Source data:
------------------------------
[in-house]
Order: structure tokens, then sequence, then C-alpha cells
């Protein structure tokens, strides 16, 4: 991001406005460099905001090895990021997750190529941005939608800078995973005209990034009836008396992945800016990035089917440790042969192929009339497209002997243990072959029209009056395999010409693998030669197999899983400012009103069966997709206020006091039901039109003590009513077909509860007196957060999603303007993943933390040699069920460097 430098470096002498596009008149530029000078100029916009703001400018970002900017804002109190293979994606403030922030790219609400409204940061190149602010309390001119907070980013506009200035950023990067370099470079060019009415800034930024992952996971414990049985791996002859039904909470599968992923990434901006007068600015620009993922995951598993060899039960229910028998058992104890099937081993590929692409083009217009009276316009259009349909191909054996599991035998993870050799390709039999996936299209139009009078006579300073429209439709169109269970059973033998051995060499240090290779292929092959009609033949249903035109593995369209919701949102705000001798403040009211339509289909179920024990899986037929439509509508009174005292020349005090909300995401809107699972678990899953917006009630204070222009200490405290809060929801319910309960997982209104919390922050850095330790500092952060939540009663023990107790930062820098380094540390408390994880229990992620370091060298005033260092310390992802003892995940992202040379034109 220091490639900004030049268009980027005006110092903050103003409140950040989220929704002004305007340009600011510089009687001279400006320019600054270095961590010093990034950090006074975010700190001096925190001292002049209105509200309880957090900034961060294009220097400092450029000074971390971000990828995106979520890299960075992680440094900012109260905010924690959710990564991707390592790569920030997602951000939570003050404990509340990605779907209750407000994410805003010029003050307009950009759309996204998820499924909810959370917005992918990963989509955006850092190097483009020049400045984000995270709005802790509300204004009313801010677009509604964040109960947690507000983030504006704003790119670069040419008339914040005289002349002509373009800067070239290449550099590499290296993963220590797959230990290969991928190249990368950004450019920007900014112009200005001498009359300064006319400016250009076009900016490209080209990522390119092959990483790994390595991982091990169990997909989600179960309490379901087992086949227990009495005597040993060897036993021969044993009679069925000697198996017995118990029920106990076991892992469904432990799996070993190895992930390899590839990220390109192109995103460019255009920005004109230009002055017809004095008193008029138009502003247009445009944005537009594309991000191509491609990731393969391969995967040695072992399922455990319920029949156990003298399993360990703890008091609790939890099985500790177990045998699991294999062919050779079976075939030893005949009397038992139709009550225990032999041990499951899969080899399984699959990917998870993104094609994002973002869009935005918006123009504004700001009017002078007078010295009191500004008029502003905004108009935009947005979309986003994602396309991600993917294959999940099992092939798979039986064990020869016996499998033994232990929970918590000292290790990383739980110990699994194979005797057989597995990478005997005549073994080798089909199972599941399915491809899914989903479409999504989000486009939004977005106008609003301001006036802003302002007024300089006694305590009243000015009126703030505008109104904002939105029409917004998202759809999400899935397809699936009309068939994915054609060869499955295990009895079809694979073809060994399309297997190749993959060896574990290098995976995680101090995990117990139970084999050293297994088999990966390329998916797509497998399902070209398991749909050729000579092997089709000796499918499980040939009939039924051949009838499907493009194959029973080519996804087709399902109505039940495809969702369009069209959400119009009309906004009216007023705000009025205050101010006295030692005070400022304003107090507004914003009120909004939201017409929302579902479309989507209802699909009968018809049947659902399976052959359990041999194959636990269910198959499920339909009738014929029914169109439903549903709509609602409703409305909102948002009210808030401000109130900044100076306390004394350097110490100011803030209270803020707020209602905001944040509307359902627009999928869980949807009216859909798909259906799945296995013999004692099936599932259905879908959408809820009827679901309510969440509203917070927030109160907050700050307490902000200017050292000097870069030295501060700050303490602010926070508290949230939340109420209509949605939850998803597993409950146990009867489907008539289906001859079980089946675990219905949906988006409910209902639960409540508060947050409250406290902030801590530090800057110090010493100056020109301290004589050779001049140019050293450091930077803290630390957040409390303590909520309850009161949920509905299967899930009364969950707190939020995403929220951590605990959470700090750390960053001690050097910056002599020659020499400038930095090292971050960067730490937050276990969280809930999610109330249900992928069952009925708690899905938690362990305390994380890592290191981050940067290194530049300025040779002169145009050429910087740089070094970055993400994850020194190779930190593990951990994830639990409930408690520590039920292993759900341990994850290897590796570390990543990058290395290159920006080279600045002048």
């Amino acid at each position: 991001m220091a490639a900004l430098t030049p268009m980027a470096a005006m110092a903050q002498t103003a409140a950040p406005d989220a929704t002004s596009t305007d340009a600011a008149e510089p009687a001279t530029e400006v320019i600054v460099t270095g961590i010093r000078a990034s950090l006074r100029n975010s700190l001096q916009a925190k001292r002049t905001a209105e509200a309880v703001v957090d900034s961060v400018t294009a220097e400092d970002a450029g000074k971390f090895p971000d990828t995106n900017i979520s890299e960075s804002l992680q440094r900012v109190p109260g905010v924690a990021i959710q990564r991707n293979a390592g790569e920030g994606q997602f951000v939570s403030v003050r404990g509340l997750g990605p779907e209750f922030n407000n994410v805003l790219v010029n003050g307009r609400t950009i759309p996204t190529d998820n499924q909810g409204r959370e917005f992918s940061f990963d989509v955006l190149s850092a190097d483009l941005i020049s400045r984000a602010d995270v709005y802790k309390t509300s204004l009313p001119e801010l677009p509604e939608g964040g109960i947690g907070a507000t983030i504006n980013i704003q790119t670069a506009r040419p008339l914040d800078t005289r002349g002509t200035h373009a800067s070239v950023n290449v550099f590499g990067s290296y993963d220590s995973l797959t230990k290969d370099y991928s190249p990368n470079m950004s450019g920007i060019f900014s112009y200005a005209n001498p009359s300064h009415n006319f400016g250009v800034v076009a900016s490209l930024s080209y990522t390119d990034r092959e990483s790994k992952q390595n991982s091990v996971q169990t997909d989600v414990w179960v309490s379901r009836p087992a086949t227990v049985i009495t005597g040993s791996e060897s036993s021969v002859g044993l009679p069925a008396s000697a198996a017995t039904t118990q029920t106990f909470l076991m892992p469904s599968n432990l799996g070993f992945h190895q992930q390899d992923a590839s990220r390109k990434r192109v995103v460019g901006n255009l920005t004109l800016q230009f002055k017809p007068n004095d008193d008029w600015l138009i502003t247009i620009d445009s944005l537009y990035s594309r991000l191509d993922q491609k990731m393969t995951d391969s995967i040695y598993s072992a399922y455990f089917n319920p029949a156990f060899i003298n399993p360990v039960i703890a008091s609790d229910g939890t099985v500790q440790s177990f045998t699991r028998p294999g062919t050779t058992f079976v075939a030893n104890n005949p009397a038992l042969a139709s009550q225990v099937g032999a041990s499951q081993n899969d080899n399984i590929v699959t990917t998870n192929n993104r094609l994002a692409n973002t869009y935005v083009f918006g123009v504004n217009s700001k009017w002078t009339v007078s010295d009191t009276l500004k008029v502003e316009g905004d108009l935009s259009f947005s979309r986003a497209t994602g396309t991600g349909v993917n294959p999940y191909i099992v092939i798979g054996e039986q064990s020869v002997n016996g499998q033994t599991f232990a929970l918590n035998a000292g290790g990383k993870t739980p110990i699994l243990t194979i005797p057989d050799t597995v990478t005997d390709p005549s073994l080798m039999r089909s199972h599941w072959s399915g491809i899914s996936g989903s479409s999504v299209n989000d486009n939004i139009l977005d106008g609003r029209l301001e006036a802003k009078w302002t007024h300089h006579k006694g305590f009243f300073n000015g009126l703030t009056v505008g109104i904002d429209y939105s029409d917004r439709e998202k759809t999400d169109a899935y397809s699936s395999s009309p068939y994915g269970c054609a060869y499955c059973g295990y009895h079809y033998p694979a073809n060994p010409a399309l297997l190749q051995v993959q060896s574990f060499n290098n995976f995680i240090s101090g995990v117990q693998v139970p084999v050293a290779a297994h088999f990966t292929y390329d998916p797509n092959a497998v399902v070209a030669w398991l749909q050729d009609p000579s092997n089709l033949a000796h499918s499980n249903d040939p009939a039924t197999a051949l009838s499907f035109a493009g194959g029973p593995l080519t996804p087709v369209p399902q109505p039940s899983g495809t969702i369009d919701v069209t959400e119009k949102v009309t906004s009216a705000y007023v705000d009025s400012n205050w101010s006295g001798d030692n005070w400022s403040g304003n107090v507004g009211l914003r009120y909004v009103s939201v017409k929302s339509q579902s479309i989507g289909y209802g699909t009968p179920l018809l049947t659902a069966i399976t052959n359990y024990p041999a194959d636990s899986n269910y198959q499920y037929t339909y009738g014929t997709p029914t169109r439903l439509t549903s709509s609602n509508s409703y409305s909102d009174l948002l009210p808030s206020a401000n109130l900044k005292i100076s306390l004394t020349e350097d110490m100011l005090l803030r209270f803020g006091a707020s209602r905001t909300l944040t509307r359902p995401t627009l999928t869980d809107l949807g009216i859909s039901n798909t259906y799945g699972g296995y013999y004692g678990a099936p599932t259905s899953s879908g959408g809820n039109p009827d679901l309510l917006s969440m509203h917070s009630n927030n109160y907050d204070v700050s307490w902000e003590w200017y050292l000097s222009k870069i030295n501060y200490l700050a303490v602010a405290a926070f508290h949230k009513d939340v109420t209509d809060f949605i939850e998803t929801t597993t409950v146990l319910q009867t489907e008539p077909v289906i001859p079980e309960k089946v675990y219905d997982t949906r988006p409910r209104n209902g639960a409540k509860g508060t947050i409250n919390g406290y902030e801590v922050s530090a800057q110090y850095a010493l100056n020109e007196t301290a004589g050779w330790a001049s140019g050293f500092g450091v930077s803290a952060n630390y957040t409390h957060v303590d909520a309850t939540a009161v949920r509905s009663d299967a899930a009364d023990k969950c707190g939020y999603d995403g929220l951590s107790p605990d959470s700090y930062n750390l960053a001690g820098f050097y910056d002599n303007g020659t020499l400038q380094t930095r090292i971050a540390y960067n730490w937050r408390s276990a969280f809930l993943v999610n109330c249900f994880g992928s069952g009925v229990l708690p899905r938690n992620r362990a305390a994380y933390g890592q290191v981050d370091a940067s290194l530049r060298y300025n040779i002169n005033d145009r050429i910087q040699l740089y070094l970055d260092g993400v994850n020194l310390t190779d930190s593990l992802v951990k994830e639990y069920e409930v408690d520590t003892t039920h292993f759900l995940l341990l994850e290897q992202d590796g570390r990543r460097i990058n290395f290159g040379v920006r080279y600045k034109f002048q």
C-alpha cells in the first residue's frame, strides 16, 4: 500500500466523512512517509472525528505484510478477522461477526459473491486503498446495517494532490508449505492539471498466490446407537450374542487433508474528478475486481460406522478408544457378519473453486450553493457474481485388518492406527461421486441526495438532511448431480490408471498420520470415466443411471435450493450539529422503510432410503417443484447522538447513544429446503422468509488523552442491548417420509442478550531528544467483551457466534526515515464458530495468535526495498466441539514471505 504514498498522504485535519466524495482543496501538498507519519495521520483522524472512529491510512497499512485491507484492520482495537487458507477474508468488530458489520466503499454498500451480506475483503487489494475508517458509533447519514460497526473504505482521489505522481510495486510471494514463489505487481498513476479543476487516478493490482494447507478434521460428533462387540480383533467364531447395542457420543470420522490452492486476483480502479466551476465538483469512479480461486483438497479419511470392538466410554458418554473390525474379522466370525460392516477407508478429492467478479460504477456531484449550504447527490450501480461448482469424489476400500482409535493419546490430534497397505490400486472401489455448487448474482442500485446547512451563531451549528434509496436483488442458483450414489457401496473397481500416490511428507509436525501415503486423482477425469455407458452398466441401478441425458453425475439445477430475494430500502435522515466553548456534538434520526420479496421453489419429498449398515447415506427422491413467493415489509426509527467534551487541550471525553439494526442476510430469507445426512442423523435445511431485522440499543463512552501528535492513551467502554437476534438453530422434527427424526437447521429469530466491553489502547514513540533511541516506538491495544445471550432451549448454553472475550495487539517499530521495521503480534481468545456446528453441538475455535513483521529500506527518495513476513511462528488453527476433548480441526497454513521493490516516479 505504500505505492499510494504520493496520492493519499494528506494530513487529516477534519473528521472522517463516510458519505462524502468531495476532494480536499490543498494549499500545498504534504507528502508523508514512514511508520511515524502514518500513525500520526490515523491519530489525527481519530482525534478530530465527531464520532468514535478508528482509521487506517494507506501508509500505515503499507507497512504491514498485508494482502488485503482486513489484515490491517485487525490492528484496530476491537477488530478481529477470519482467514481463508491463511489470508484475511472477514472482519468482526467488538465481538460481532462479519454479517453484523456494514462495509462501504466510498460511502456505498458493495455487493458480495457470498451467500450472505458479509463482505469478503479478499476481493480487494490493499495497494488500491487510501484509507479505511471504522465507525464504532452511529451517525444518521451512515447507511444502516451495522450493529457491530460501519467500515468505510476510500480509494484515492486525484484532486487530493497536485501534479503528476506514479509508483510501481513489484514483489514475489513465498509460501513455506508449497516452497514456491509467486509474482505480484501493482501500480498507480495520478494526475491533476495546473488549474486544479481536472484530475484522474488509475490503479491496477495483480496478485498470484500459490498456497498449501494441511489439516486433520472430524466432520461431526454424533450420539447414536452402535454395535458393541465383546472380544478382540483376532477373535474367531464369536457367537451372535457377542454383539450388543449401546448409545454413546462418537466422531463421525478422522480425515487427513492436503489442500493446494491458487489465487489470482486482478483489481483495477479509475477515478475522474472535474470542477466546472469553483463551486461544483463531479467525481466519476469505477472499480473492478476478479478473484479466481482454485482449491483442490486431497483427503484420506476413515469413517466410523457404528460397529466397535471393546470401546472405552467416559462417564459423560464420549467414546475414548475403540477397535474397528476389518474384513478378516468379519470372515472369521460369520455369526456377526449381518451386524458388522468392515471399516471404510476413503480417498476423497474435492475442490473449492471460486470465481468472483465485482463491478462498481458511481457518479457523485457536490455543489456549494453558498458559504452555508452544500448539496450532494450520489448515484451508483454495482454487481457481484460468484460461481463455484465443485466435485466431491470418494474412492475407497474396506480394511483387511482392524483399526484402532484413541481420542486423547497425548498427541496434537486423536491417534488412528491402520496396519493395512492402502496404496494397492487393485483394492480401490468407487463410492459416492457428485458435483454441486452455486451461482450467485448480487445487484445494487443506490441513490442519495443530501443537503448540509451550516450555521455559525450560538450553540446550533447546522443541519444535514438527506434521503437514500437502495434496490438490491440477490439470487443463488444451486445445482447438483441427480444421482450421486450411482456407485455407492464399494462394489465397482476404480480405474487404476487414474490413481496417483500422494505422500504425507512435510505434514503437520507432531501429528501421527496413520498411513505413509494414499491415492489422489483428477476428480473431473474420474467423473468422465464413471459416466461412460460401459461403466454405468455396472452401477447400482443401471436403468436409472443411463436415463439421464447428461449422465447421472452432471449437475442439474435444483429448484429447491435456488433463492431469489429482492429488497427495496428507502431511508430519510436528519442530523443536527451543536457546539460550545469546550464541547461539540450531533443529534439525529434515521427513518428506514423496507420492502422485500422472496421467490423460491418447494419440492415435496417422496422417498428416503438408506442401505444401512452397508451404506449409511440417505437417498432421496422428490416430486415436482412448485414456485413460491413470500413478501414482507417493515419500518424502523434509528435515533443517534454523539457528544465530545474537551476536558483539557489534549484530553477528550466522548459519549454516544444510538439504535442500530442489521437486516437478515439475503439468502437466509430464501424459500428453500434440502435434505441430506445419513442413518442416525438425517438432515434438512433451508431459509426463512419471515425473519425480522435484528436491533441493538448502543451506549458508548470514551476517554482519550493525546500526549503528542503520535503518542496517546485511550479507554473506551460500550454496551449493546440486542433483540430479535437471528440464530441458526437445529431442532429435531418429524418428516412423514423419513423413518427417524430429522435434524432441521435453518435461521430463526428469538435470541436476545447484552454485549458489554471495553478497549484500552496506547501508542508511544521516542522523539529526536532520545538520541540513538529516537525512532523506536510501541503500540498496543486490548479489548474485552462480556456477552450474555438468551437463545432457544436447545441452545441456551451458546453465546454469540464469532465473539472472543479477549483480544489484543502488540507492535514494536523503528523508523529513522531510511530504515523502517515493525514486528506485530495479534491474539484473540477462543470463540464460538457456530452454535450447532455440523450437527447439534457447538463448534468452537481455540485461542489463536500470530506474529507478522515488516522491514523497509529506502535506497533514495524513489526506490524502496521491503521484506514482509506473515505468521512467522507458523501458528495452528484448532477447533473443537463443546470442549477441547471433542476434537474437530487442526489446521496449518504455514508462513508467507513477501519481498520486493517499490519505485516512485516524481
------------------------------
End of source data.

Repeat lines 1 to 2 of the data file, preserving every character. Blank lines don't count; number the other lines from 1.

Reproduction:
[in-house]
Order: structure tokens, then sequence, then C-alpha cells